We the Italians March 21, 2016 - 77 - Page 31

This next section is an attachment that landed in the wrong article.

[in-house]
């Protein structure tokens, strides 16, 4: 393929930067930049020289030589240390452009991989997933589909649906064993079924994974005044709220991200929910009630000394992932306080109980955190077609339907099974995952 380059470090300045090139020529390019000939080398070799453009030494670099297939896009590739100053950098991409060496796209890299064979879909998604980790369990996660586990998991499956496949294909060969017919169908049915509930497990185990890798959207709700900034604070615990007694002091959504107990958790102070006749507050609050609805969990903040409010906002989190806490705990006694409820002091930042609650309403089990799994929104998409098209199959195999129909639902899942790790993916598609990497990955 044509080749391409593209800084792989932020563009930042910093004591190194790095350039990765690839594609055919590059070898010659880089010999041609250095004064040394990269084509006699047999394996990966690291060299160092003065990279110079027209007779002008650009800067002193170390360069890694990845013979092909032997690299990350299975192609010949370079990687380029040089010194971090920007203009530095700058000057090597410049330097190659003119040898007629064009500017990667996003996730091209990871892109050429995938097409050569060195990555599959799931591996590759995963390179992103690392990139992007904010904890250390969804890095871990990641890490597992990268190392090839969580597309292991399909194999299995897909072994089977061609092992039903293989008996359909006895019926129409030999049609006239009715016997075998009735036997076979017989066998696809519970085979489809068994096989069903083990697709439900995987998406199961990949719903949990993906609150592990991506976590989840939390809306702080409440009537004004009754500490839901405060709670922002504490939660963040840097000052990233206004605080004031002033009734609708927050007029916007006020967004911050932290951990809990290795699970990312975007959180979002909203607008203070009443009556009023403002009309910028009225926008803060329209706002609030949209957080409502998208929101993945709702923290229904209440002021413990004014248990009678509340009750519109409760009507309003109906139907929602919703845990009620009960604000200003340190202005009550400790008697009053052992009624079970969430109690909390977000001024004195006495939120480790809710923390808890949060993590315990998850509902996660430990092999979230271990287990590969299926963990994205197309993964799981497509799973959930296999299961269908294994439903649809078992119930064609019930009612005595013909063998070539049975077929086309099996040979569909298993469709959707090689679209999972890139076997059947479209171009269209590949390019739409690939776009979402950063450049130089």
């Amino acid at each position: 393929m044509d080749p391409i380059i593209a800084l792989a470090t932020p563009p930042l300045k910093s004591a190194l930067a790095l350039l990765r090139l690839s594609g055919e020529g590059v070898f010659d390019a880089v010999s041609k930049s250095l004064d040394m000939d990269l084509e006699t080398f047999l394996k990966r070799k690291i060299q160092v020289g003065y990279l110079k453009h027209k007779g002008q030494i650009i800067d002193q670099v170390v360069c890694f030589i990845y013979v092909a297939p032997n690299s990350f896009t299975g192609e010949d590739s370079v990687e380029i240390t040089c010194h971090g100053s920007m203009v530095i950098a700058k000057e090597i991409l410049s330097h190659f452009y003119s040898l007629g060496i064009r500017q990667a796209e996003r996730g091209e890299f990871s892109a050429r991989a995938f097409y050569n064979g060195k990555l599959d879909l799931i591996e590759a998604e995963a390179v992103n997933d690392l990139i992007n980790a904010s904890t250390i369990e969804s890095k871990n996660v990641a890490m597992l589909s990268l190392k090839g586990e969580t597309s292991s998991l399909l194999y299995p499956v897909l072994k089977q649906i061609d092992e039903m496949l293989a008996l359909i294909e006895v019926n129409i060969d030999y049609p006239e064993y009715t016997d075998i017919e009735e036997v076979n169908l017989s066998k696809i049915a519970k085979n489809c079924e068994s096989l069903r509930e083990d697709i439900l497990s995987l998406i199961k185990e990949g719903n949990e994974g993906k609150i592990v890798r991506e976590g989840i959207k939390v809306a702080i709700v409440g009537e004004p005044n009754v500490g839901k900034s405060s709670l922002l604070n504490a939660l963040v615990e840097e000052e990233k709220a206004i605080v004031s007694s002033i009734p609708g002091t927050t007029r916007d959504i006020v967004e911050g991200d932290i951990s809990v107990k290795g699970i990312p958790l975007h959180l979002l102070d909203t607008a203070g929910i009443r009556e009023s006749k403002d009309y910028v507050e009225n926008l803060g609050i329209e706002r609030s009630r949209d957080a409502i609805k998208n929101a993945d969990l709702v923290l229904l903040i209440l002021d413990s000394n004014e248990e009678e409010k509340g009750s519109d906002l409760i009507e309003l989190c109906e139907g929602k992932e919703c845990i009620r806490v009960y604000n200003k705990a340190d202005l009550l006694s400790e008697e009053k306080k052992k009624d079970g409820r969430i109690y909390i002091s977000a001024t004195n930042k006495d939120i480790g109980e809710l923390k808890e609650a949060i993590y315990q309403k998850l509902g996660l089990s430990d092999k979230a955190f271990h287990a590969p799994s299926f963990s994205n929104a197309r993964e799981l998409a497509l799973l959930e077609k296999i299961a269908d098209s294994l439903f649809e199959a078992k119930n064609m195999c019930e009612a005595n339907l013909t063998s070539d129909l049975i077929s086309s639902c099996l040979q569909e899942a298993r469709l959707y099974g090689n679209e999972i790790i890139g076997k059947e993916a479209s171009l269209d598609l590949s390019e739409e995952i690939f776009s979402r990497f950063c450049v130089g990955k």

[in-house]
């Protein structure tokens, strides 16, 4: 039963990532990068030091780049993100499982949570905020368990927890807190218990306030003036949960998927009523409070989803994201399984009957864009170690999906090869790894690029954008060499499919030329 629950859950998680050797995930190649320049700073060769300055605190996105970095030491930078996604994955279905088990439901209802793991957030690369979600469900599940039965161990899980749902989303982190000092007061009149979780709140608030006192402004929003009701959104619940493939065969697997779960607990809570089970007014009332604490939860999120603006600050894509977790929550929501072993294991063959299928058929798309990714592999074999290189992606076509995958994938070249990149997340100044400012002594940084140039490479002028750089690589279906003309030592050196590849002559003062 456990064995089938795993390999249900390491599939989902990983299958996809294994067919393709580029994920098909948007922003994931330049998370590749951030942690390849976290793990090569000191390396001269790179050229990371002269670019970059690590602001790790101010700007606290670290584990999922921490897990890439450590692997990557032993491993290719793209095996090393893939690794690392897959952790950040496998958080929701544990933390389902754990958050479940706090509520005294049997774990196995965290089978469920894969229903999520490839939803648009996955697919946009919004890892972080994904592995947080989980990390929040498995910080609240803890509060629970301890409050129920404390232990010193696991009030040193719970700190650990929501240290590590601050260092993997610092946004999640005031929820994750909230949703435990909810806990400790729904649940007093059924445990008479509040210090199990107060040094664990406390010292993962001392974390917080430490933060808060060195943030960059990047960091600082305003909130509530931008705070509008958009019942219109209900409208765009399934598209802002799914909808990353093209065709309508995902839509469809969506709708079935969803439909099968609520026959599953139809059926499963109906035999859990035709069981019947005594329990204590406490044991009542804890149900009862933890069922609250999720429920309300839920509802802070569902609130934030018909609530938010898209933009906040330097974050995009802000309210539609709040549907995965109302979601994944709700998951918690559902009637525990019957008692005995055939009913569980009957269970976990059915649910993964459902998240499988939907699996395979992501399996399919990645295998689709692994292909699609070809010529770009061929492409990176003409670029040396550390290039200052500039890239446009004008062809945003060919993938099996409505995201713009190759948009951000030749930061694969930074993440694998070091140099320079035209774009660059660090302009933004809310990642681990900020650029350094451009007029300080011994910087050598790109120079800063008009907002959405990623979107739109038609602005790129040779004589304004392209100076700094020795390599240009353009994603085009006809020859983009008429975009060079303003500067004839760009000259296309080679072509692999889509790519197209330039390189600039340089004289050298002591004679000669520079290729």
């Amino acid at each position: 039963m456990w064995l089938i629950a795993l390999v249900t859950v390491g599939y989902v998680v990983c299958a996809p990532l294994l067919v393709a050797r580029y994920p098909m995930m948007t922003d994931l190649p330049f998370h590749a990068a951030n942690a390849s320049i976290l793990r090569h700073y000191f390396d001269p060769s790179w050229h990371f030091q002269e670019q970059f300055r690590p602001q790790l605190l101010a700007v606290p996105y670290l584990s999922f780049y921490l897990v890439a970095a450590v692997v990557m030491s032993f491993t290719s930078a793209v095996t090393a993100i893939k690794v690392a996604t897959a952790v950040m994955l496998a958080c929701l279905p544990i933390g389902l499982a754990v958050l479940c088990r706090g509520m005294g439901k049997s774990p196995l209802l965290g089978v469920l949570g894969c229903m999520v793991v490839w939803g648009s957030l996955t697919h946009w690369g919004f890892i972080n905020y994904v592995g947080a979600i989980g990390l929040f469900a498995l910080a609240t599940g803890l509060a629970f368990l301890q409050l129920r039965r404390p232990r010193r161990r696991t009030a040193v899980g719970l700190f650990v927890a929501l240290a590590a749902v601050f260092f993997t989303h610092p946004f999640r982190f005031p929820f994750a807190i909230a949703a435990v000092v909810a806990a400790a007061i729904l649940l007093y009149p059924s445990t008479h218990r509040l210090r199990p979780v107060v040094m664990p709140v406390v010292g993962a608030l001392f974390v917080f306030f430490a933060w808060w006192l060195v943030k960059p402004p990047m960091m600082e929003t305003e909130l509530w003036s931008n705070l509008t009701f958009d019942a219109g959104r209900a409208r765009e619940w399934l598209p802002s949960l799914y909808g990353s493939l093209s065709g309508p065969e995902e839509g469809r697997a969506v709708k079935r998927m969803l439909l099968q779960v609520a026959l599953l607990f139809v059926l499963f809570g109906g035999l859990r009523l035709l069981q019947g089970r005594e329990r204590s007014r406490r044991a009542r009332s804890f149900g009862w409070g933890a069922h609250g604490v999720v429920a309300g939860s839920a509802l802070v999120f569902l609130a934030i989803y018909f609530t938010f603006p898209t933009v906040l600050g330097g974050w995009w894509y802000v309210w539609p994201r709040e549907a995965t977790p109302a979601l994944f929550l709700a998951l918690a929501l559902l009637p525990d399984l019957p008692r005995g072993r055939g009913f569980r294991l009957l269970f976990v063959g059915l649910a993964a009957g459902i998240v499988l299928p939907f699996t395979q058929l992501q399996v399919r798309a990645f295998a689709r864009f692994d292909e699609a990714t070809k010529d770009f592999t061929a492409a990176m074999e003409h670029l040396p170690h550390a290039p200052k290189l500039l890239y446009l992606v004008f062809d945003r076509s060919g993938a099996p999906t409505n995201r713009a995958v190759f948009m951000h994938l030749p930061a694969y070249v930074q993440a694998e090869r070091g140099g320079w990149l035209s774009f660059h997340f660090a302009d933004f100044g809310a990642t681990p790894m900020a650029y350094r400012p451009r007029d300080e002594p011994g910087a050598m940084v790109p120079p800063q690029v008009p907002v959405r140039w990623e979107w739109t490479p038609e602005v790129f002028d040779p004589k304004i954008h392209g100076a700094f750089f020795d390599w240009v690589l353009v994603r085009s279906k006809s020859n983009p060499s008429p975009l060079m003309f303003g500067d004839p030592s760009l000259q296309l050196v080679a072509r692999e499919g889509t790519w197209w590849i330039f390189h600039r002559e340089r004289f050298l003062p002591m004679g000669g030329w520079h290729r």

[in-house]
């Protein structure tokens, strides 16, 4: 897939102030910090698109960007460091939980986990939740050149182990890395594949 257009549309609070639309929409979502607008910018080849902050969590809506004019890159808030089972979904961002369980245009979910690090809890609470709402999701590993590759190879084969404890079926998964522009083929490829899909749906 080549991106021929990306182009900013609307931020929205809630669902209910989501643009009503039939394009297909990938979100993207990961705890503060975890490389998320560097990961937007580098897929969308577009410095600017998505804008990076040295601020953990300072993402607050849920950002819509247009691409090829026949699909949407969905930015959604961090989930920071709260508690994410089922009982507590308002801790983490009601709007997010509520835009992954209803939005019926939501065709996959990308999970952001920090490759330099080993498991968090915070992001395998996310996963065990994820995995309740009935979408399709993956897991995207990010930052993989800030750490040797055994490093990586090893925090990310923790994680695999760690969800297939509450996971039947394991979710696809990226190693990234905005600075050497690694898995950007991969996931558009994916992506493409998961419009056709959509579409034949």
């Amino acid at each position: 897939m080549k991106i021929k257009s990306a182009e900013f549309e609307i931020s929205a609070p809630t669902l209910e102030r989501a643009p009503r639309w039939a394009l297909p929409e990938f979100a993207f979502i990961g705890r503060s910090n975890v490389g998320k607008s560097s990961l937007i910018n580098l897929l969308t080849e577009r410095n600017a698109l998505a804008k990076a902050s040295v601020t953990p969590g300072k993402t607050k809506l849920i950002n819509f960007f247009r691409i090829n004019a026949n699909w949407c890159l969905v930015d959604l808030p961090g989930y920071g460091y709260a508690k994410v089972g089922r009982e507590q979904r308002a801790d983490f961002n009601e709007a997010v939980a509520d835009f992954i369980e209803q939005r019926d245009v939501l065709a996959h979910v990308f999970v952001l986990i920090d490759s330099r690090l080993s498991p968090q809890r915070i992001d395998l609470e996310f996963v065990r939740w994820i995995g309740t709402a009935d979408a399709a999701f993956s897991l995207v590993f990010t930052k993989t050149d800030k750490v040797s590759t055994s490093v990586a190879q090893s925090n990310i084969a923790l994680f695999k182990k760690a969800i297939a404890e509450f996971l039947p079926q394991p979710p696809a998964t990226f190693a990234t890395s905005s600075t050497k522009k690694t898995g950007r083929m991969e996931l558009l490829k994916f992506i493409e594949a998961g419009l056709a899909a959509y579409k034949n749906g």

st # 77 MARCH 21 , 2016 the vaulted ceiling. In 1503, Pope Julius II (1503-1513) – nephew of Sixtus IV – wanted to renew the decoration of the chapel, aiming at rendering it a universal symbol of Christendom and at making the Vatican eternally relevant again, through beauty and grandeur. Julius II – also known as “the terrible pope” – saw the chapel as a medium to teach the Bible to the analphabet faithful (the so called “Biblia Pauperum” – Bible for the poor), a powerful means of propaganda, which worked effectively with Roman emperors. He sou- ght to bring Rome back to its ancient splendor and grandeur, surpassing the work of the previous popes. To fulfill the task, Julius II could not but choose Italy’s most renowned and talented artist of the time: Michelangelo Buonarroti, appointing him to paint the whole surface of the Sistine Chapel ceiling. A sculptor rather than a painter, Michelangelo had just been committed another grandiose project by Julius II himself: the construction of the pope's majestic tomb. The artist had thus to abandon such project, and was then brought to Rome for this new commission, which did not make him very happy. However, Michelangelo, who had no choice but to accept the commission, took it as a challenge. The initial project was not the beautiful spectacle we confront with while entering the Chapel. Julius II wanted twelve Apostles and geometrical motifs to be painted. Michelangelo convinced him to change his mind, proposing a more grandiose and complex project: a theatrical corpus of stories from the Old Testament. He ended Michelangelo Buonarroti, detail from the Sistine Chapel vaulted ceiling showing the Creation of Adam, 1508-1512 WE THE ITALIANS | 31 www.wetheitalians.com